Donald Trump seemed to repeatedly accuse President Obama on Monday of identifying with radicalized Muslims who have carried out terrorist attacks in the United States and being complicit in the mass shooting at a gay nightclub in Orlando over the weekend, the worst the country has ever seen.
"Look, we're led by a man that either is not tough, not smart, or he's got something else in mind," Trump said in a lengthy interview on Fox News early Monday morning. "And the something else in mind — you know, people can't believe it. People cannot, they cannot believe that President Obama is acting the way he acts and can't even mention the words 'radical Islamic terrorism.' There's something going on. It's inconceivable. There's something going on."
In that same interview, Trump was asked to explain why he called for Obama to resign in light of the shooting and he answered, in part: "He doesn't get it or he gets it better than anybody understands — it's one or the other, and either one is unacceptable."
For months, Trump has slyly suggested that the president is not Christian and has questioned his compassion toward Muslims. Years ago, Trump was a major force in calls for the president to release his birth certificate and prove that he was born in the United States. On the campaign trail, Trump has repeatedly stated as fact conspiracy theories about the president, his rivals and Muslims, often refusing to back down from his assertions even when they are proven to be false.
During an appearance on the "Today" show later Monday morning, Savannah Guthrie pushed Trump to explain what he meant in the earlier interview.
"Well there are a lot of people that think maybe he doesn't want to get it," Trump said. "A lot of people think maybe he doesn't want to know about it. I happen to think that he just doesn't know what he's doing, but there are many people that think maybe he doesn't want to get it. He doesn't want to see what's really happening. And that could be."
Guthrie asked Trump why that would be, and the presumptive Republican presidential nominee responded: "Because Savannah, Savannah, why isn't he addressing the issue? He's not addressing the issue. He's not calling it what it is. This is radical Islamic terrorism. This isn't fighting Germany; this isn't fighting Japan, where they wear uniforms."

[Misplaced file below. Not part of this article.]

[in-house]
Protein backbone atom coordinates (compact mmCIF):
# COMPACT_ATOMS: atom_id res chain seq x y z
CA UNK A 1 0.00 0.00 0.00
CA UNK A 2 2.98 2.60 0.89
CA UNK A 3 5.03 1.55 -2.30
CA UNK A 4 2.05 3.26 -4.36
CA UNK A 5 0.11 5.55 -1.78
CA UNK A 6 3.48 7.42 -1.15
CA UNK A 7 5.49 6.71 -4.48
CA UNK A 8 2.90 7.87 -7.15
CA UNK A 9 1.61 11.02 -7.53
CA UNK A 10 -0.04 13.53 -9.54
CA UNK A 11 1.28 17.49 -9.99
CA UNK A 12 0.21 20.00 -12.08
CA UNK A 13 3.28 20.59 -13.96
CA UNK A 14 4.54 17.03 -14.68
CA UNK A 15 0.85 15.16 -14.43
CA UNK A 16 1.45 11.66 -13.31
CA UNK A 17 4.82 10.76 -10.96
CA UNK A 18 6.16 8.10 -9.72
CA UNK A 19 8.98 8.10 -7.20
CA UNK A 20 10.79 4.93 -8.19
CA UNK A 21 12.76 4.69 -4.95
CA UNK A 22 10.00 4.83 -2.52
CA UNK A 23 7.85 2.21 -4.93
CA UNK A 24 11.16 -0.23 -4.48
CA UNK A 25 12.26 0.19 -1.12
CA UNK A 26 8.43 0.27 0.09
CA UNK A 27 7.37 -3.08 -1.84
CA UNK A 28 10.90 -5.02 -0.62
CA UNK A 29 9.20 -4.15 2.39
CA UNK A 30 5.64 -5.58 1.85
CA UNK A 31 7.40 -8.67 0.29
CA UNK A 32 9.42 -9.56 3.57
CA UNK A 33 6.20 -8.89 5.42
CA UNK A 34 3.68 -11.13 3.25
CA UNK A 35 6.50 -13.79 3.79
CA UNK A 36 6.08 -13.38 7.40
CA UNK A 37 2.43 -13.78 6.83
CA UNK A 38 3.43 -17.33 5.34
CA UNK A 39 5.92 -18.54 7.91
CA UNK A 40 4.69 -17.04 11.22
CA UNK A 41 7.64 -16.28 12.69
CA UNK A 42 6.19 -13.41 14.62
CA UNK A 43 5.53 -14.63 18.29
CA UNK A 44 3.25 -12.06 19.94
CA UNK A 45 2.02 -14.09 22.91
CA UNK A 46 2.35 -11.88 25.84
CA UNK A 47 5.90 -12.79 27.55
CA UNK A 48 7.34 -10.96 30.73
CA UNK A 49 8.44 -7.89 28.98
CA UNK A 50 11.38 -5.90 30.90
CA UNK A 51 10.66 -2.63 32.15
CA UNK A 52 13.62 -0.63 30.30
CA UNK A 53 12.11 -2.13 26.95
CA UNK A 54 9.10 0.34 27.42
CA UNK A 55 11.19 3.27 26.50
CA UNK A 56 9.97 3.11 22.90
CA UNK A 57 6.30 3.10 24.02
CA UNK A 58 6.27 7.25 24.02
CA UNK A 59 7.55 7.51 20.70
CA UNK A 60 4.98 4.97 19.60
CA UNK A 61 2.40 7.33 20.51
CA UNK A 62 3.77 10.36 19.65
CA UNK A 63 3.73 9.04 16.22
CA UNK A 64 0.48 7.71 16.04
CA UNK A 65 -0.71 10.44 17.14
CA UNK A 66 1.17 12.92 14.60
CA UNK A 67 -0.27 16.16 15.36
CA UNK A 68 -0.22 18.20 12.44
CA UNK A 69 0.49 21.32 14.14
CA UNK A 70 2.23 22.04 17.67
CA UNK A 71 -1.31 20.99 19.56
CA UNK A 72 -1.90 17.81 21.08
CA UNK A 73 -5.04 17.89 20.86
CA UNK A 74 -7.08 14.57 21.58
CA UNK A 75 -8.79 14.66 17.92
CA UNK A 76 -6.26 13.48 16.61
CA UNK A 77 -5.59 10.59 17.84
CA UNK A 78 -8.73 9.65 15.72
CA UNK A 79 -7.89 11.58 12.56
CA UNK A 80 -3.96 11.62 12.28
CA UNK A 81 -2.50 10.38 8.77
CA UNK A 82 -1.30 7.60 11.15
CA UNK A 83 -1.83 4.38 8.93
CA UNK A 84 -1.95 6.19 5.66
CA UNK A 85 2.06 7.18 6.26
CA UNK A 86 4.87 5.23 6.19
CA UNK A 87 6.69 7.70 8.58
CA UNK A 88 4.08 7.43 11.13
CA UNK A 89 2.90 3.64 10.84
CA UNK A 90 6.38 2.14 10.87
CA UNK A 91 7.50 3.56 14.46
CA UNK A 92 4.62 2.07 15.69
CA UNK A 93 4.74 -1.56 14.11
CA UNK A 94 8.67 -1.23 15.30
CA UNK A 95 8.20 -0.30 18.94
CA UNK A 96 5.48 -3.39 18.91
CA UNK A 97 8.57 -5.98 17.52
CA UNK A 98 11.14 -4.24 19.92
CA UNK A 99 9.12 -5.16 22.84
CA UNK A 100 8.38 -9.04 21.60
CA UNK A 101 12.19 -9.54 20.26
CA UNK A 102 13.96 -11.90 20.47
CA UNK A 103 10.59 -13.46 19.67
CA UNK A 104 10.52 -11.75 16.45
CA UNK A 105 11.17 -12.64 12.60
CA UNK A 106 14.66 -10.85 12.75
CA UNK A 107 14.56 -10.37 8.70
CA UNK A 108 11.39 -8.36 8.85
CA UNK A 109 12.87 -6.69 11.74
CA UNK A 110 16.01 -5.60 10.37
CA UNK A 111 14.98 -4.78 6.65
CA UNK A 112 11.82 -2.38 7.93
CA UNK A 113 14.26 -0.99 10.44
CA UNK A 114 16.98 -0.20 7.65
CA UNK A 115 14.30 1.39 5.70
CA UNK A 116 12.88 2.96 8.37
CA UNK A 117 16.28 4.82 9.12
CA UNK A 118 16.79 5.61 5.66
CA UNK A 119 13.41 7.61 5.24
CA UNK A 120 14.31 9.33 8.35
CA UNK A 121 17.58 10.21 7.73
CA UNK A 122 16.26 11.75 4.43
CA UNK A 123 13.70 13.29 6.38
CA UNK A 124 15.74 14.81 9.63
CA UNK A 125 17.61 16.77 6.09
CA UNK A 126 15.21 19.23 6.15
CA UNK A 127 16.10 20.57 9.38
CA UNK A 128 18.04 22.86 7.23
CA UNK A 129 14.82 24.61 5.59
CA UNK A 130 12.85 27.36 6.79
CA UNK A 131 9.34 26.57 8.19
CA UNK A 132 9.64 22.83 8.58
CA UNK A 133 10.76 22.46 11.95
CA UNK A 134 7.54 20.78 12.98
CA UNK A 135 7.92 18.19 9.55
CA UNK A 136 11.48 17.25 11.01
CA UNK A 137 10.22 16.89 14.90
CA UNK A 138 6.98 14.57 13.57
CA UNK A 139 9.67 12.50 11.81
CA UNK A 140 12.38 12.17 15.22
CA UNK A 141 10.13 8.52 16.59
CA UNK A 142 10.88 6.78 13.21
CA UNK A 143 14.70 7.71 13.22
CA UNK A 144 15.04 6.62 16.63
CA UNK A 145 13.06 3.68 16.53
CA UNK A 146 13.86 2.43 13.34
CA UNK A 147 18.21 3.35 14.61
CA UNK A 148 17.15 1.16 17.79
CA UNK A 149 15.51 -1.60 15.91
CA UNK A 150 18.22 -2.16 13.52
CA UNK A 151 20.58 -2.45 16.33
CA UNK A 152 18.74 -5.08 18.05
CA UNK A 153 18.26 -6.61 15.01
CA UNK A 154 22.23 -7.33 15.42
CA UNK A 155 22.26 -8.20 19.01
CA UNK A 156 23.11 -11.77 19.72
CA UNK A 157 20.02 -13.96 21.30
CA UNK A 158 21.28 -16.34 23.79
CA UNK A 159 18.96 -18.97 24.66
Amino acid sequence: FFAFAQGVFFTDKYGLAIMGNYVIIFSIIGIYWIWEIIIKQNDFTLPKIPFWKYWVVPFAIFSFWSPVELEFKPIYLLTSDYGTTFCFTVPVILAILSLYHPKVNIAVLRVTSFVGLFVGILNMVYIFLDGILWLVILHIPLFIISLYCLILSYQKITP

Trump's spokeswoman and campaign manager have yet to respond to a request for a fuller explanation of Trump's comments about the president.
White House press secretary Josh Earnest said later Monday that he had not spoken with the president about Trump's criticisms, but he emphasized that "when you are focused on something as big as helping the country respond to the worst mass shooting in the nation's history, it's important not to get distracted by things that are so small."
Obama did not mention Trump during brief remarks to reporters in the Oval Office after meeting with his national security advisers Monday morning.
In December, Trump called for a temporary ban on allowing foreign Muslims into the country as a way to protect against terrorist attacks. Recently, as he faced pressure from fellow Republicans, Trump seemed to back away from the religion-based ban, saying that it was merely a suggestion. But after this weekend's mass shooting, Trump has doubled down on his call for a ban, saying that the United States is allowing in terrorists who could stage even worse attacks.
"That man yesterday was sick with hate," Trump said on Fox. "You have many, many people, thousands of people, already in our country that are sick with hate. And people that are around him, Muslims, know who they are, largely. They know who they are. They have to turn them in. They know who they are. They see them."
During a brief interview on ABC's "Good Morning America," Trump was asked how a ban on foreign Muslims could have prevented the Orlando shooting, as the shooter, identified as Omar Mateen, was born in the United States.
"We have many people coming in whose hate is equal to his and just as bad and even worse, frankly, and we have to stop people from coming in," Trump said, adding that gun control measures also could not stop a terrorist attack.
"The problem was that we have a maniac, we have a madman. He could have used a bomb. He could have used other things, just as easily, just as easily," Trump said. "It would have been, probably, even more devastating. So that's not the problem."
Trump has repeatedly taken credit for having been "right" on issues of terror, and on Monday he continued to face scrutiny for a tweet he posted on Sunday that read: "Appreciate the congrats for being right on radical Islamic terrorism, I don't want congrats, I want toughness & vigilance. We must be smart!"
"I'm getting thousands of letters and tweets that I was right about the whole situation," Trump said on Fox News. "I mean, I've been right about a lot of things, frankly.... I was right about many, many things."
Trump is scheduled to give a speech about terrorism in New Hampshire on Monday afternoon, and he declined to provide details on the types of policies he might advocate, other than saying: "I'm calling for strength. I'm calling for intelligence."
Sean Sullivan contributed to this report.